Computer Recycling – The Downside of Upgrading
You just got a new desktop computer with three times the RAM of that old model you’ve had for – what? Four years? Purchased at a fraction of the cost of the old unit, its processor is remarkably faster and more efficient. It came bundled with an attractive flatscreen monitor and ergonomic keyboard, and the deal even included a photo-quality printer – no charge.
In an era when prices for goods are escalating while product quality seems to be decreasing (“they don’t make ‘em like they used to”), electronics equipment is one bright spot on the consumer landscape. The products keep improving, and the prices keep dropping. That flash drive you’re carrying is about the size of a stick of gum, yet it has quadruple the storage capacity of the laptop you were using on the job ten years ago. With all these advancements in the computer arena, why not upgrade?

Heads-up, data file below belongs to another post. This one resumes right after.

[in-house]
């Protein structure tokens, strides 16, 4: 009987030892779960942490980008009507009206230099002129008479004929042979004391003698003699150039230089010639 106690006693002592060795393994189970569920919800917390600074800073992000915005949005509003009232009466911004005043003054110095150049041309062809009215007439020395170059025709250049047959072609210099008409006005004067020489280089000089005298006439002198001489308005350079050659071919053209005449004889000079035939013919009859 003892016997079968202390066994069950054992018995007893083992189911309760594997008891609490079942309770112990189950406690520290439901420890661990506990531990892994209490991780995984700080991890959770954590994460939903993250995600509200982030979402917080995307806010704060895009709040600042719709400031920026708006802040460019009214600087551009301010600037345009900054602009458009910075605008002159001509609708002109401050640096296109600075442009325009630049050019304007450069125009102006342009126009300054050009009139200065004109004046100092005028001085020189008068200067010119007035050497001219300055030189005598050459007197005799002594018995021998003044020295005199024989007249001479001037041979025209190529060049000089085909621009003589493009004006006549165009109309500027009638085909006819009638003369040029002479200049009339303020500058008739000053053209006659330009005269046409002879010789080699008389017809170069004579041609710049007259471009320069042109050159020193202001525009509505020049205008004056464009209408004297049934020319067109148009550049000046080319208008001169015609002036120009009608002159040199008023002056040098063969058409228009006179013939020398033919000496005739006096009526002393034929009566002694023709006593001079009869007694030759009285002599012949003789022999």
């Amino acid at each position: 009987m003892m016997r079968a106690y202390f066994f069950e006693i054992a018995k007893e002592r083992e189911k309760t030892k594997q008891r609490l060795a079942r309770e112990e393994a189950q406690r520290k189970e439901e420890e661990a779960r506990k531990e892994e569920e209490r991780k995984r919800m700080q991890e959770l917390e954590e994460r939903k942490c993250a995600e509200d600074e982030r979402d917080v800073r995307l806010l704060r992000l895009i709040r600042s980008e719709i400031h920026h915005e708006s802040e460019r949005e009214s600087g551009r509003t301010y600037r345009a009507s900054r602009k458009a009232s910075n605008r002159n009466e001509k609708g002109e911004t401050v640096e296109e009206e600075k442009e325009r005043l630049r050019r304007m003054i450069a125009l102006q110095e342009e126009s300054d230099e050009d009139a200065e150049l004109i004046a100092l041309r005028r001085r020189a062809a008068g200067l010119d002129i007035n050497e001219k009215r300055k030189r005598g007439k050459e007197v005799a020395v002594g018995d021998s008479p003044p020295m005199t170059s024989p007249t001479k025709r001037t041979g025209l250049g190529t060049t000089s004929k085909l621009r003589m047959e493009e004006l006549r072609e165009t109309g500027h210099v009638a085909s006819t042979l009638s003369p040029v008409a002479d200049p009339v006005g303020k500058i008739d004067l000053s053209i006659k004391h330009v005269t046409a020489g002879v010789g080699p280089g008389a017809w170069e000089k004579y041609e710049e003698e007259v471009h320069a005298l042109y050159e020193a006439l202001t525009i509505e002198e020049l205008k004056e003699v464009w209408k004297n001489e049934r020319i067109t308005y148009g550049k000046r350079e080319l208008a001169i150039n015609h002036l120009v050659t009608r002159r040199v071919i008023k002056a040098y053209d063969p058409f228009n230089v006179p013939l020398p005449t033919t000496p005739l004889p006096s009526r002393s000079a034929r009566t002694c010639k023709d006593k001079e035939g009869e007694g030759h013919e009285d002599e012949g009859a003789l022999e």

When Recycling Isn’t Green
The downside of upgrading is disposing of all that old equipment. You can’t sell it, and you can’t give it away. Your local charities and schools won’t accept electronics donations — you’ve checked. So you make the environmentally responsible decision to recycle. Congratulations, you’re living green.
Or are you?
What if you knew that the obsolete cellphones, TVs, and computers you just recycled with a clear conscience are on their way to a “burn village” in China?
“Most electronics recyclers do not recycle the material at all, but simply throw it into a seagoing container and export it to destinations like China, India and Africa,” said Basel Action Network’s Sarah Westervelt. “In these developing countries, your old computer or TV will be smashed, melted, and burned in highly dangerous and polluting operations by a desperately impoverished and unprotected workforce.”